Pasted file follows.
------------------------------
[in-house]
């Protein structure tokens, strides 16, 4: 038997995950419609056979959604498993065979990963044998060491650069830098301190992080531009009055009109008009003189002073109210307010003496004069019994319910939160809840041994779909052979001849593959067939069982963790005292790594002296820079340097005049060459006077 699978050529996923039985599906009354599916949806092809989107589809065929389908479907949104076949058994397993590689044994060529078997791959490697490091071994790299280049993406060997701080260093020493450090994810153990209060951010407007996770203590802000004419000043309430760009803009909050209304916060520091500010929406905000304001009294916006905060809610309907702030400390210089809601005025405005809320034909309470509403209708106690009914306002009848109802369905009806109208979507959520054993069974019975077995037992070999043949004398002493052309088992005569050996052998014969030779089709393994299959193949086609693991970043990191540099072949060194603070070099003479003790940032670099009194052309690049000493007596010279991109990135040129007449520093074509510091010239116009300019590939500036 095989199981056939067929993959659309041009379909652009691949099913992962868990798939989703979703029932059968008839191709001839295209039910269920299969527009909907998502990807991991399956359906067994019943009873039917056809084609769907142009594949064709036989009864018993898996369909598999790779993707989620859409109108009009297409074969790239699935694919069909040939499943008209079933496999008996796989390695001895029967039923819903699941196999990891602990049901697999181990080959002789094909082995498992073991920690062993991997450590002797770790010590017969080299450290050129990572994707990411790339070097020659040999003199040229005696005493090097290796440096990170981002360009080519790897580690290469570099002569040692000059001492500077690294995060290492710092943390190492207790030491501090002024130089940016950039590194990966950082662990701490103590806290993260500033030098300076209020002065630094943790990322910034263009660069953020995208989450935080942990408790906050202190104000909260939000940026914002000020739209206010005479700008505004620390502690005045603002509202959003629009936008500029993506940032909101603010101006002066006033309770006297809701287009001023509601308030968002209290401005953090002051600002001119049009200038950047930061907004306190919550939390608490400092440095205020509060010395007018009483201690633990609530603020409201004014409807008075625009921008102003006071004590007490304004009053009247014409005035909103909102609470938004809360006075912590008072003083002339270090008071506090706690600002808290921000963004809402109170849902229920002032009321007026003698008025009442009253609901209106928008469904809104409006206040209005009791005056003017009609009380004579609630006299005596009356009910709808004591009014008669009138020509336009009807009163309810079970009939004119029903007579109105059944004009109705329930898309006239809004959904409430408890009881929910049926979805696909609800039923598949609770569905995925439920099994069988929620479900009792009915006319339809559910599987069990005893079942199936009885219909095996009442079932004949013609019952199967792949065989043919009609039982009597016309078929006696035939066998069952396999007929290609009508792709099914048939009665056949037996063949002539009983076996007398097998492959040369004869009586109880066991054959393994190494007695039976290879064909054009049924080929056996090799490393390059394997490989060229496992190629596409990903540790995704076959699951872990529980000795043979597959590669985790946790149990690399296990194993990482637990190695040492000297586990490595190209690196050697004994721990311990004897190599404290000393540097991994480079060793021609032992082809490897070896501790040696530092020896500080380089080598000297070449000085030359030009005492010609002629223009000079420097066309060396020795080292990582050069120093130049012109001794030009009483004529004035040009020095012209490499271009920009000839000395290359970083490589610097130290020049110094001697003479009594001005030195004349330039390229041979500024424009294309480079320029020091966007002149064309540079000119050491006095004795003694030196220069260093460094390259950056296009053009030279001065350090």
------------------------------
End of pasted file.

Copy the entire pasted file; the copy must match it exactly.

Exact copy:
[in-house]
């Protein structure tokens, strides 16, 4: 038997995950419609056979959604498993065979990963044998060491650069830098301190992080531009009055009109008009003189002073109210307010003496004069019994319910939160809840041994779909052979001849593959067939069982963790005292790594002296820079340097005049060459006077 699978050529996923039985599906009354599916949806092809989107589809065929389908479907949104076949058994397993590689044994060529078997791959490697490091071994790299280049993406060997701080260093020493450090994810153990209060951010407007996770203590802000004419000043309430760009803009909050209304916060520091500010929406905000304001009294916006905060809610309907702030400390210089809601005025405005809320034909309470509403209708106690009914306002009848109802369905009806109208979507959520054993069974019975077995037992070999043949004398002493052309088992005569050996052998014969030779089709393994299959193949086609693991970043990191540099072949060194603070070099003479003790940032670099009194052309690049000493007596010279991109990135040129007449520093074509510091010239116009300019590939500036 095989199981056939067929993959659309041009379909652009691949099913992962868990798939989703979703029932059968008839191709001839295209039910269920299969527009909907998502990807991991399956359906067994019943009873039917056809084609769907142009594949064709036989009864018993898996369909598999790779993707989620859409109108009009297409074969790239699935694919069909040939499943008209079933496999008996796989390695001895029967039923819903699941196999990891602990049901697999181990080959002789094909082995498992073991920690062993991997450590002797770790010590017969080299450290050129990572994707990411790339070097020659040999003199040229005696005493090097290796440096990170981002360009080519790897580690290469570099002569040692000059001492500077690294995060290492710092943390190492207790030491501090002024130089940016950039590194990966950082662990701490103590806290993260500033030098300076209020002065630094943790990322910034263009660069953020995208989450935080942990408790906050202190104000909260939000940026914002000020739209206010005479700008505004620390502690005045603002509202959003629009936008500029993506940032909101603010101006002066006033309770006297809701287009001023509601308030968002209290401005953090002051600002001119049009200038950047930061907004306190919550939390608490400092440095205020509060010395007018009483201690633990609530603020409201004014409807008075625009921008102003006071004590007490304004009053009247014409005035909103909102609470938004809360006075912590008072003083002339270090008071506090706690600002808290921000963004809402109170849902229920002032009321007026003698008025009442009253609901209106928008469904809104409006206040209005009791005056003017009609009380004579609630006299005596009356009910709808004591009014008669009138020509336009009807009163309810079970009939004119029903007579109105059944004009109705329930898309006239809004959904409430408890009881929910049926979805696909609800039923598949609770569905995925439920099994069988929620479900009792009915006319339809559910599987069990005893079942199936009885219909095996009442079932004949013609019952199967792949065989043919009609039982009597016309078929006696035939066998069952396999007929290609009508792709099914048939009665056949037996063949002539009983076996007398097998492959040369004869009586109880066991054959393994190494007695039976290879064909054009049924080929056996090799490393390059394997490989060229496992190629596409990903540790995704076959699951872990529980000795043979597959590669985790946790149990690399296990194993990482637990190695040492000297586990490595190209690196050697004994721990311990004897190599404290000393540097991994480079060793021609032992082809490897070896501790040696530092020896500080380089080598000297070449000085030359030009005492010609002629223009000079420097066309060396020795080292990582050069120093130049012109001794030009009483004529004035040009020095012209490499271009920009000839000395290359970083490589610097130290020049110094001697003479009594001005030195004349330039390229041979500024424009294309480079320029020091966007002149064309540079000119050491006095004795003694030196220069260093460094390259950056296009053009030279001065350090």